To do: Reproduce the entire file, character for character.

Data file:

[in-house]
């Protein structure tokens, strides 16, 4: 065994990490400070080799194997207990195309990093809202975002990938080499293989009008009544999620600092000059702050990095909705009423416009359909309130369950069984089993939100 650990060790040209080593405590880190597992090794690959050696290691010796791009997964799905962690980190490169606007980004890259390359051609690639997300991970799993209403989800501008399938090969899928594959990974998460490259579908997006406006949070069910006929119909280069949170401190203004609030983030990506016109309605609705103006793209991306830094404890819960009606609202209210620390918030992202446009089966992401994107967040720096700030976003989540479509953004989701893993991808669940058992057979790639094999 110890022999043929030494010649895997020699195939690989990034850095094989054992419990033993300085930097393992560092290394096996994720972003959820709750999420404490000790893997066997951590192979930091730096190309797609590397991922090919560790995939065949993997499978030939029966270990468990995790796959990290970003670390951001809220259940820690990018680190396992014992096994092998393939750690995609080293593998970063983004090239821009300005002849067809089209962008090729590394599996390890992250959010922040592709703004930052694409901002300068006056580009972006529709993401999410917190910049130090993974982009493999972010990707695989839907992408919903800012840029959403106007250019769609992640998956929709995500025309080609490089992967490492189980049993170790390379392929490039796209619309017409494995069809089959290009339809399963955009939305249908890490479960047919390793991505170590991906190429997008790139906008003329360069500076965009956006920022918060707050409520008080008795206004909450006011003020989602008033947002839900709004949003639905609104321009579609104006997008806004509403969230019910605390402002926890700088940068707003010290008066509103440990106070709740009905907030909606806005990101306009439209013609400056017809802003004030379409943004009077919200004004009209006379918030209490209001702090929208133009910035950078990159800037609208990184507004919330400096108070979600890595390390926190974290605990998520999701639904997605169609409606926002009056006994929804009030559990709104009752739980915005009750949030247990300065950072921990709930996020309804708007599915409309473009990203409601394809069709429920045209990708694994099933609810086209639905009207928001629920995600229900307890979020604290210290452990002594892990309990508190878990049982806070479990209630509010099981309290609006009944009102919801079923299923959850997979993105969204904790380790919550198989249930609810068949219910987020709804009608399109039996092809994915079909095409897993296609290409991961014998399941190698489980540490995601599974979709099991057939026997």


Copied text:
[in-house]
């Protein structure tokens, strides 16, 4: 065994990490400070080799194997207990195309990093809202975002990938080499293989009008009544999620600092000059702050990095909705009423416009359909309130369950069984089993939100 650990060790040209080593405590880190597992090794690959050696290691010796791009997964799905962690980190490169606007980004890259390359051609690639997300991970799993209403989800501008399938090969899928594959990974998460490259579908997006406006949070069910006929119909280069949170401190203004609030983030990506016109309605609705103006793209991306830094404890819960009606609202209210620390918030992202446009089966992401994107967040720096700030976003989540479509953004989701893993991808669940058992057979790639094999 110890022999043929030494010649895997020699195939690989990034850095094989054992419990033993300085930097393992560092290394096996994720972003959820709750999420404490000790893997066997951590192979930091730096190309797609590397991922090919560790995939065949993997499978030939029966270990468990995790796959990290970003670390951001809220259940820690990018680190396992014992096994092998393939750690995609080293593998970063983004090239821009300005002849067809089209962008090729590394599996390890992250959010922040592709703004930052694409901002300068006056580009972006529709993401999410917190910049130090993974982009493999972010990707695989839907992408919903800012840029959403106007250019769609992640998956929709995500025309080609490089992967490492189980049993170790390379392929490039796209619309017409494995069809089959290009339809399963955009939305249908890490479960047919390793991505170590991906190429997008790139906008003329360069500076965009956006920022918060707050409520008080008795206004909450006011003020989602008033947002839900709004949003639905609104321009579609104006997008806004509403969230019910605390402002926890700088940068707003010290008066509103440990106070709740009905907030909606806005990101306009439209013609400056017809802003004030379409943004009077919200004004009209006379918030209490209001702090929208133009910035950078990159800037609208990184507004919330400096108070979600890595390390926190974290605990998520999701639904997605169609409606926002009056006994929804009030559990709104009752739980915005009750949030247990300065950072921990709930996020309804708007599915409309473009990203409601394809069709429920045209990708694994099933609810086209639905009207928001629920995600229900307890979020604290210290452990002594892990309990508190878990049982806070479990209630509010099981309290609006009944009102919801079923299923959850997979993105969204904790380790919550198989249930609810068949219910987020709804009608399109039996092809994915079909095409897993296609290409991961014998399941190698489980540490995601599974979709099991057939026997």